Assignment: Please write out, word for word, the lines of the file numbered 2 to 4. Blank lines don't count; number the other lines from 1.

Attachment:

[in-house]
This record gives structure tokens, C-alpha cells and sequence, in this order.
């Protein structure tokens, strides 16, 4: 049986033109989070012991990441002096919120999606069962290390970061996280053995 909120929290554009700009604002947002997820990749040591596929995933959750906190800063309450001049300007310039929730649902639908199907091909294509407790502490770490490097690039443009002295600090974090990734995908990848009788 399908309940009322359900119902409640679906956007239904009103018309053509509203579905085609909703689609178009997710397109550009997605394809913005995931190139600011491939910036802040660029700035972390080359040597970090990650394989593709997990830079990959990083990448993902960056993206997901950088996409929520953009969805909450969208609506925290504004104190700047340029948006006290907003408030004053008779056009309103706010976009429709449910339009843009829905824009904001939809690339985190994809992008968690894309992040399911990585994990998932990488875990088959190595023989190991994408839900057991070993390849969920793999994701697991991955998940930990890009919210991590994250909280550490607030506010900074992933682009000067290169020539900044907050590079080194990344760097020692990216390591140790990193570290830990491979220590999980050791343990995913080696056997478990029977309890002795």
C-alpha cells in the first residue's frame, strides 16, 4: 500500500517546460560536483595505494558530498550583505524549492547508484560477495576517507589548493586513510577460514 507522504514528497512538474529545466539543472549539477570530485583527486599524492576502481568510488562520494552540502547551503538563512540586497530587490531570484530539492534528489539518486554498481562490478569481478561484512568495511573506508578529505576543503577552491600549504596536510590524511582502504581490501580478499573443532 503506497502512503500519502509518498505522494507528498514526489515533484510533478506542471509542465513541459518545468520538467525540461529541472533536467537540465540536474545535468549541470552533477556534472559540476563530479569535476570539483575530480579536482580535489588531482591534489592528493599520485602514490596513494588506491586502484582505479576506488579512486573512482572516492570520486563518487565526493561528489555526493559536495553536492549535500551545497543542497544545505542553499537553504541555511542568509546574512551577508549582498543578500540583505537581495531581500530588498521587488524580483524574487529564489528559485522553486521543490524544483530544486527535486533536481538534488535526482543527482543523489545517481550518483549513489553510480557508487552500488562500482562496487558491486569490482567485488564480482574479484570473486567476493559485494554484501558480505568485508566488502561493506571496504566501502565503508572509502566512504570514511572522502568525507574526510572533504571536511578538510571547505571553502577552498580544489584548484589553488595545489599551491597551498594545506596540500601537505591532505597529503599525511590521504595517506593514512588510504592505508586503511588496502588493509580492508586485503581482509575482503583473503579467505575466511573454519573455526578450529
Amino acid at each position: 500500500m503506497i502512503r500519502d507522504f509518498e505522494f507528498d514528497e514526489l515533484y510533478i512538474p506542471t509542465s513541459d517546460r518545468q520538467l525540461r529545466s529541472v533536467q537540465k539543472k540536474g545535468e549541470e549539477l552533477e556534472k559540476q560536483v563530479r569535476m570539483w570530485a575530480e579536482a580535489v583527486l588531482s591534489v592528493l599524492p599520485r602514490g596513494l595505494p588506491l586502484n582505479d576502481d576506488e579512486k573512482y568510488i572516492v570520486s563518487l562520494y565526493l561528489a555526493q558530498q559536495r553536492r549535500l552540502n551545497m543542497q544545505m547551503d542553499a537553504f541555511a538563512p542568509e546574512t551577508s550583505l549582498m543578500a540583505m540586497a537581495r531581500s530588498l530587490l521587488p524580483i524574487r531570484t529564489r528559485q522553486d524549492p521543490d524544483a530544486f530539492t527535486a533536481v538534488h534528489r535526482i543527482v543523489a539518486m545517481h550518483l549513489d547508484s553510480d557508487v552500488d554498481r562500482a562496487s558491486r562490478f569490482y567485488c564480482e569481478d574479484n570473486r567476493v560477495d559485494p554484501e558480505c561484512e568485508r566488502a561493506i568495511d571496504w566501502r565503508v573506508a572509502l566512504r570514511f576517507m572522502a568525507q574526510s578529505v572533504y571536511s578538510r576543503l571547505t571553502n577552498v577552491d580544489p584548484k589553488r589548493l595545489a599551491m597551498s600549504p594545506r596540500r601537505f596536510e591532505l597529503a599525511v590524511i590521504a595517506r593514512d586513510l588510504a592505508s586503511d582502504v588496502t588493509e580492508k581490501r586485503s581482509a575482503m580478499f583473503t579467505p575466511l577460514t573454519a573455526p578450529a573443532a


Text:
This record gives structure tokens, C-alpha cells and sequence, in this order.
């Protein structure tokens, strides 16, 4: 049986033109989070012991990441002096919120999606069962290390970061996280053995 909120929290554009700009604002947002997820990749040591596929995933959750906190800063309450001049300007310039929730649902639908199907091909294509407790502490770490490097690039443009002295600090974090990734995908990848009788 399908309940009322359900119902409640679906956007239904009103018309053509509203579905085609909703689609178009997710397109550009997605394809913005995931190139600011491939910036802040660029700035972390080359040597970090990650394989593709997990830079990959990083990448993902960056993206997901950088996409929520953009969805909450969208609506925290504004104190700047340029948006006290907003408030004053008779056009309103706010976009429709449910339009843009829905824009904001939809690339985190994809992008968690894309992040399911990585994990998932990488875990088959190595023989190991994408839900057991070993390849969920793999994701697991991955998940930990890009919210991590994250909280550490607030506010900074992933682009000067290169020539900044907050590079080194990344760097020692990216390591140790990193570290830990491979220590999980050791343990995913080696056997478990029977309890002795």
C-alpha cells in the first residue's frame, strides 16, 4: 500500500517546460560536483595505494558530498550583505524549492547508484560477495576517507589548493586513510577460514 507522504514528497512538474529545466539543472549539477570530485583527486599524492576502481568510488562520494552540502547551503538563512540586497530587490531570484530539492534528489539518486554498481562490478569481478561484512568495511573506508578529505576543503577552491600549504596536510590524511582502504581490501580478499573443532 503506497502512503500519502509518498505522494507528498514526489515533484510533478506542471509542465513541459518545468520538467525540461529541472533536467537540465540536474545535468549541470552533477556534472559540476563530479569535476570539483575530480579536482580535489588531482591534489592528493599520485602514490596513494588506491586502484582505479576506488579512486573512482572516492570520486563518487565526493561528489555526493559536495553536492549535500551545497543542497544545505542553499537553504541555511542568509546574512551577508549582498543578500540583505537581495531581500530588498521587488524580483524574487529564489528559485522553486521543490524544483530544486527535486533536481538534488535526482543527482543523489545517481550518483549513489553510480557508487552500488562500482562496487558491486569490482567485488564480482574479484570473486567476493559485494554484501558480505568485508566488502561493506571496504566501502565503508572509502566512504570514511572522502568525507574526510572533504571536511578538510571547505571553502577552498580544489584548484589553488595545489599551491597551498594545506596540500601537505591532505597529503599525511590521504595517506593514512588510504592505508586503511588496502588493509580492508586485503581482509575482503583473503579467505575466511573454519573455526578450529